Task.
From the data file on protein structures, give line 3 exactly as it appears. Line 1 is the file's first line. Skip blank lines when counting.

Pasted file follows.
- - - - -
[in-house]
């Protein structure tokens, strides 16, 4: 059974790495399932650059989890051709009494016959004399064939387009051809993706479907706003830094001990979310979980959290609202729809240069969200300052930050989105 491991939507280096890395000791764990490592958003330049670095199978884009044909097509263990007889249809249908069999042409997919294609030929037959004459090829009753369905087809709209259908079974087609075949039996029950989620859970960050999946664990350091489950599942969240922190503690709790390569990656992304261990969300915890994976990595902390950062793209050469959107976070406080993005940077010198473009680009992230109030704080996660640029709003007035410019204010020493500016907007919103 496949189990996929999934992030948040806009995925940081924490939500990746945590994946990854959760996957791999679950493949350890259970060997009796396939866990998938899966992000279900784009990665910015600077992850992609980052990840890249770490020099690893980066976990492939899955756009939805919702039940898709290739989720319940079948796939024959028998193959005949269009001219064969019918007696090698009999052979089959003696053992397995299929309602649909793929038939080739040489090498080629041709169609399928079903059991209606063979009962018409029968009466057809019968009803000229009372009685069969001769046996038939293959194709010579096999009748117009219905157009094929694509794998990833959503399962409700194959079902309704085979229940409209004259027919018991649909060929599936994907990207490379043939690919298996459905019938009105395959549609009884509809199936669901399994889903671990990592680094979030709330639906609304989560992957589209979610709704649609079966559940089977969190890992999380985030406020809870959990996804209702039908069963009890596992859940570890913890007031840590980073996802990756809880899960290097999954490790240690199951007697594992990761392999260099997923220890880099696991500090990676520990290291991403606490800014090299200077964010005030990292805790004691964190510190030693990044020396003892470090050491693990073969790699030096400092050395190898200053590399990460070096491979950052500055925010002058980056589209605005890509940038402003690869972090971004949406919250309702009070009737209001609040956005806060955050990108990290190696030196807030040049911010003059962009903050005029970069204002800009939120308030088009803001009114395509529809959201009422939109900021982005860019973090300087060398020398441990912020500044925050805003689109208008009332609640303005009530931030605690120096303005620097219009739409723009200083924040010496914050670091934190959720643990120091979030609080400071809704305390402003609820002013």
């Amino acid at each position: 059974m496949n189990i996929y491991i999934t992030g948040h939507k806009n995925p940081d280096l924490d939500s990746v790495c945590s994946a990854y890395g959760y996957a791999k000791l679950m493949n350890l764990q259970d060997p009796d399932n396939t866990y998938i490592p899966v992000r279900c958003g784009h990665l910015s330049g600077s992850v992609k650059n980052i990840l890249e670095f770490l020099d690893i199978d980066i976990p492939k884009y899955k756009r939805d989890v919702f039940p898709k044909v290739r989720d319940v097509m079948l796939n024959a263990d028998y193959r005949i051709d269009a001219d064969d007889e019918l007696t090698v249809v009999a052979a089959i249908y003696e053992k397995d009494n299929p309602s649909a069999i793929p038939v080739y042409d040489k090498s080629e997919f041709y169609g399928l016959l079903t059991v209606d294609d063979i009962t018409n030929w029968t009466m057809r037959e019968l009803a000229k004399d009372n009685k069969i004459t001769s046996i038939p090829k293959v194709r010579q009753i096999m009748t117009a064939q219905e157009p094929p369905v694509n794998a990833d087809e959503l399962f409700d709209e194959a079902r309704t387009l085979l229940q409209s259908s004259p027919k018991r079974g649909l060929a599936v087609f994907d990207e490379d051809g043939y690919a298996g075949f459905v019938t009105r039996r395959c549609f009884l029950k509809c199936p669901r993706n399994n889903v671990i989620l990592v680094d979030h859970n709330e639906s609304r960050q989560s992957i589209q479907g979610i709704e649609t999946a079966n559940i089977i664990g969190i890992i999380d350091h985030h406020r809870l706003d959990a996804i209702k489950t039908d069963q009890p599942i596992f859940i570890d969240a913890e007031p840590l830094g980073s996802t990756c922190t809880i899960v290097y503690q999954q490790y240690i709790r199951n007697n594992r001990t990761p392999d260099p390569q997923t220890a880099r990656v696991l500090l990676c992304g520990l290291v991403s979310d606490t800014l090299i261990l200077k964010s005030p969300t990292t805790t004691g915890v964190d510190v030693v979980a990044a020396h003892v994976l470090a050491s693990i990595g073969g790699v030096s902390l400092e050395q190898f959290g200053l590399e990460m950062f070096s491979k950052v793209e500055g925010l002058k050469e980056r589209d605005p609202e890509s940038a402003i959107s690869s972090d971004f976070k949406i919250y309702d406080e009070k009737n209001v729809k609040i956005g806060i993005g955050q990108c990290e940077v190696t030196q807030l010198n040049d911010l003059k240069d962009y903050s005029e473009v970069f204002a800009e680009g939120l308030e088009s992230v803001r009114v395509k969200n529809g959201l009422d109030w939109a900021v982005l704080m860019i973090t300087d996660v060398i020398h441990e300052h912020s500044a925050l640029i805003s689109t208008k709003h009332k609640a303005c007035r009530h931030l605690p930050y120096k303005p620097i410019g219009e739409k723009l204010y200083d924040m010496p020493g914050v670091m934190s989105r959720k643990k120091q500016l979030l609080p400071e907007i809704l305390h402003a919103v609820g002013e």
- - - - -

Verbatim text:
């Amino acid at each position: 059974m496949n189990i996929y491991i999934t992030g948040h939507k806009n995925p940081d280096l924490d939500s990746v790495c945590s994946a990854y890395g959760y996957a791999k000791l679950m493949n350890l764990q259970d060997p009796d399932n396939t866990y998938i490592p899966v992000r279900c958003g784009h990665l910015s330049g600077s992850v992609k650059n980052i990840l890249e670095f770490l020099d690893i199978d980066i976990p492939k884009y899955k756009r939805d989890v919702f039940p898709k044909v290739r989720d319940v097509m079948l796939n024959a263990d028998y193959r005949i051709d269009a001219d064969d007889e019918l007696t090698v249809v009999a052979a089959i249908y003696e053992k397995d009494n299929p309602s649909a069999i793929p038939v080739y042409d040489k090498s080629e997919f041709y169609g399928l016959l079903t059991v209606d294609d063979i009962t018409n030929w029968t009466m057809r037959e019968l009803a000229k004399d009372n009685k069969i004459t001769s046996i038939p090829k293959v194709r010579q009753i096999m009748t117009a064939q219905e157009p094929p369905v694509n794998a990833d087809e959503l399962f409700d709209e194959a079902r309704t387009l085979l229940q409209s259908s004259p027919k018991r079974g649909l060929a599936v087609f994907d990207e490379d051809g043939y690919a298996g075949f459905v019938t009105r039996r395959c549609f009884l029950k509809c199936p669901r993706n399994n889903v671990i989620l990592v680094d979030h859970n709330e639906s609304r960050q989560s992957i589209q479907g979610i709704e649609t999946a079966n559940i089977i664990g969190i890992i999380d350091h985030h406020r809870l706003d959990a996804i209702k489950t039908d069963q009890p599942i596992f859940i570890d969240a913890e007031p840590l830094g980073s996802t990756c922190t809880i899960v290097y503690q999954q490790y240690i709790r199951n007697n594992r001990t990761p392999d260099p390569q997923t220890a880099r990656v696991l500090l990676c992304g520990l290291v991403s979310d606490t800014l090299i261990l200077k964010s005030p969300t990292t805790t004691g915890v964190d510190v030693v979980a990044a020396h003892v994976l470090a050491s693990i990595g073969g790699v030096s902390l400092e050395q190898f959290g200053l590399e990460m950062f070096s491979k950052v793209e500055g925010l002058k050469e980056r589209d605005p609202e890509s940038a402003i959107s690869s972090d971004f976070k949406i919250y309702d406080e009070k009737n209001v729809k609040i956005g806060i993005g955050q990108c990290e940077v190696t030196q807030l010198n040049d911010l003059k240069d962009y903050s005029e473009v970069f204002a800009e680009g939120l308030e088009s992230v803001r009114v395509k969200n529809g959201l009422d109030w939109a900021v982005l704080m860019i973090t300087d996660v060398i020398h441990e300052h912020s500044a925050l640029i805003s689109t208008k709003h009332k609640a303005c007035r009530h931030l605690p930050y120096k303005p620097i410019g219009e739409k723009l204010y200083d924040m010496p020493g914050v670091m934190s989105r959720k643990k120091q500016l979030l609080p400071e907007i809704l305390h402003a919103v609820g002013e």